Residents climb up a hill to sled at Stone Ridge School of the Sacred Heart in Bethesda after Monday brought another snow day to the D.C. area. (Charles Dharapak/AP)

At this point, No. 12 Potomac (Md.) boys’ basketball Coach Renard Johnson can’t do much but hope.

Initially, his team’s No. 1 seed in the 2A South region seemed like a blessing: a few extra days off after a grueling season, ample time to plan for whoever emerged from the first round — relative control to ease the paranoia he shares with most playoff-bound coaches.

But now, after snow days moved Monday’s game to Tuesday and then to Wednesday, Johnson’s control has melted away. The Maryland Public Secondary Schools Athletic Association mandates that teams cannot practice in school facilities or off-site on days when school is canceled due to inclement weather, so the Wolverines haven’t practiced since Saturday.

“I haven’t seen those guys in a bunch in a while now,” Johnson said. “I mean, I think I’ll recognize them Wednesday, but someone might’ve grown a beard or put on 50 pounds, who knows with these guys. I’m hoping not to be surprised tomorrow with what I see.”

Whatever he sees, Johnson will have to make do: like all other D.C.-area Maryland public schools, his Wolverines will play the biggest game of their season after days without practice.

Host B.J. Koubaroulis runs through the top plays from the week of basketball in the D.C., Maryland and Virginia area. (Nick Plum for Synthesis/Koubaroulis LLC./The Washington Post)

The cancellations have eliminated the prospect for future preparation, too. According to MPSSAA Executive Director Ned Sparks, games will be scheduled on consecutive days until the playoffs are back on schedule. With region finals scheduled for Friday for boys and Saturday for girls, boys’ region finalists will have to play Wednesday, Thursday and Friday to get back on track, while the girls will have to play three games in four days, Wednesday, Thursday and Saturday.

“Everybody understands it. There’s no control over it,” Sparks said of the hectic schedule. “A lot of those kids in the summertime play three or four games in a day at AAU things, and so forth. Teams that play holiday tournaments will play three games in a weekend. It’s not ideal, but if everyone plays under the same circumstances, that’s part of playing with the cards you’re dealt.”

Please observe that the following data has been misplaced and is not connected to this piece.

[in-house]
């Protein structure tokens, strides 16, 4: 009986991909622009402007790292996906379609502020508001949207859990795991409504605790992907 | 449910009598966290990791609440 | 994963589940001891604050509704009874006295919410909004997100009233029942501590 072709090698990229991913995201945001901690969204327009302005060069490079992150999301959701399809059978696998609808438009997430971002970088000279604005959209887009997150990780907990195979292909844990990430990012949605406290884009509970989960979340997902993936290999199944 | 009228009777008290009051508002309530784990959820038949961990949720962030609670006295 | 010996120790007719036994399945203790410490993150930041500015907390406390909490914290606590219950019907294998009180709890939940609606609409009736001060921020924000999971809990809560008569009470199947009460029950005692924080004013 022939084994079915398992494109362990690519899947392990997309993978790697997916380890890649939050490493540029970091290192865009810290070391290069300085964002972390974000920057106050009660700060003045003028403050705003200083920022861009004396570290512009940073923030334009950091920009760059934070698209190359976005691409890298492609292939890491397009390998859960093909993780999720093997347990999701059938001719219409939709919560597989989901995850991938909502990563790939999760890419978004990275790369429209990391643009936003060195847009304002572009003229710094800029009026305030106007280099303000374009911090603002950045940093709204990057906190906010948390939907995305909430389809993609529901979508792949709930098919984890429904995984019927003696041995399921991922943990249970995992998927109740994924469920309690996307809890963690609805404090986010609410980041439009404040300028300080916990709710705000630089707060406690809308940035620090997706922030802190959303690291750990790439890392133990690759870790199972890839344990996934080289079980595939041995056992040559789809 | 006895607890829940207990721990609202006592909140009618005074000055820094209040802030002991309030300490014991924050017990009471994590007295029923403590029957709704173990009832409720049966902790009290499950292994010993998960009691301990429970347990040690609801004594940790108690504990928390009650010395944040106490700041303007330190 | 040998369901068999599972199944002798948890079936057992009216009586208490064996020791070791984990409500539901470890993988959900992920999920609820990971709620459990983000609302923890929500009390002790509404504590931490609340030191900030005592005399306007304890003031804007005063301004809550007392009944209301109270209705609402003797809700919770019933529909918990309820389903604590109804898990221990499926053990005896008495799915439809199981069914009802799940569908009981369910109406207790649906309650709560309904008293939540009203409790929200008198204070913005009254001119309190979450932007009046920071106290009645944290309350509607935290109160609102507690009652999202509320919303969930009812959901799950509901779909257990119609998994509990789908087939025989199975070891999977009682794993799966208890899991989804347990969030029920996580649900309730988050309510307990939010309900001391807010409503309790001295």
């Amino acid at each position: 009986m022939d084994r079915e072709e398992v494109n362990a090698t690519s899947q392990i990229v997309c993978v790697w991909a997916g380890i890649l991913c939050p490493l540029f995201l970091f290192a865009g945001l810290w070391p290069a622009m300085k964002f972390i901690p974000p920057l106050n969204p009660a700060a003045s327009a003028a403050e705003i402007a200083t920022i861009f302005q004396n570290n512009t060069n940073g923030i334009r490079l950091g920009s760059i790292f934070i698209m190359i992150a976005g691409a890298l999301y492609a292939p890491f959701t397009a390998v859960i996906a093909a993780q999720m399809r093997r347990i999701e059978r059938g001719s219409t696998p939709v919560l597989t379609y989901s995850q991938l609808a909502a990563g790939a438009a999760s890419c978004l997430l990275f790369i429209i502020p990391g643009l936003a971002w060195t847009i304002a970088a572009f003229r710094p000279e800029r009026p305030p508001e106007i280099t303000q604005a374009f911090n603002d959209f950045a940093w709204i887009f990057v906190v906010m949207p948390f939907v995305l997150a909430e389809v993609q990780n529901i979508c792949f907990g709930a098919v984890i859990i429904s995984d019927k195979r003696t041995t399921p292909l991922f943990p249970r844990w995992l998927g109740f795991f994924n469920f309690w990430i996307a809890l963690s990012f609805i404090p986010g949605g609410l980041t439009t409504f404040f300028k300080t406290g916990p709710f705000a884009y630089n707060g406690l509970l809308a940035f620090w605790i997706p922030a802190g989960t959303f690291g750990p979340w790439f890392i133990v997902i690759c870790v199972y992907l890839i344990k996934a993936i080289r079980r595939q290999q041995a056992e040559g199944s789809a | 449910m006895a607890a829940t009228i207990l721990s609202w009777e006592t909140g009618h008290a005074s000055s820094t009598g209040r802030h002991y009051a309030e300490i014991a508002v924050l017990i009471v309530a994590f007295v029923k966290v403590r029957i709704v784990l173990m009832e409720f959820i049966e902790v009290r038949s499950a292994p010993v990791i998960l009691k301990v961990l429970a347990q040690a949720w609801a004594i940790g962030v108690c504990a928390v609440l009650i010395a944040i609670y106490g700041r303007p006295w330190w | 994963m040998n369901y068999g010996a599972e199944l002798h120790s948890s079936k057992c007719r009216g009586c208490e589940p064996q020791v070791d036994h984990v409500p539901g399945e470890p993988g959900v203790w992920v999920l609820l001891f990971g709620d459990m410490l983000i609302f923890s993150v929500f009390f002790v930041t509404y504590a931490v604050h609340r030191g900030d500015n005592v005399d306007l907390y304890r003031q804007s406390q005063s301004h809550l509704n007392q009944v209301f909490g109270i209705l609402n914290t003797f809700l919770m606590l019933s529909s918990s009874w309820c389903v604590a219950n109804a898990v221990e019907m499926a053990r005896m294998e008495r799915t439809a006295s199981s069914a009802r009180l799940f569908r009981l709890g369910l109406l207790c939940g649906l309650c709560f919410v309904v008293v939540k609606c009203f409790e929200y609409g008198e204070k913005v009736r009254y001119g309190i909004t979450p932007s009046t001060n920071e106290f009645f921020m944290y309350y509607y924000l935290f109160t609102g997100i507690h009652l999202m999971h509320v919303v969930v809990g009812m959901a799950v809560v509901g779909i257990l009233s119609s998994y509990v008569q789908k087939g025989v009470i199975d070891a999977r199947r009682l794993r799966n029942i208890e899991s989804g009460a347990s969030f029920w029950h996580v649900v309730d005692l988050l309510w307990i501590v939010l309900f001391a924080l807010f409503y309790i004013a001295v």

The scheduling shifts due to Monday’s storm didn’t take coaches by surprise. C.H. Flowers Coach Marc Edwards said he and his coaches planned for the weather to knock out crucial practice time by trying to cram preparation for a variety of potential opponents into last week’s practice time.

“Even though we have some modified preparation, you don’t prepare like you want to,” Edwards said. “You want to have a full practice, you want to do a full scout on the floor, but you don’t get the opportunity to do that. I think there’s probably a lot of concern with all the coaches.”

So all Edwards, Johnson and other area coaches can do is communicate with players and try to keep everyone focused for when the laid-back snow day life evaporates into a full day of school and a high-pressure night of basketball Wednesday. Both coaches said they and assistants have sent text messages to players, encouraging them to find places to shoot around or get out and run to stay in shape.

Clarksburg Coach G.J. Kissal said that he’s also urged his players to go shoot at a rec center and tried to stay in touch, but that with teams scrambling to prepare and the prospect of back-to-back games, he believes whichever team “dictates their style and makes the effort plays” will end up surviving the chaos.

“Coaches are control freaks,” Kissal said. “This removes that specter of control for us. We like to have things planned and controlled, and when that’s taken away, it’s cause for anxiety.”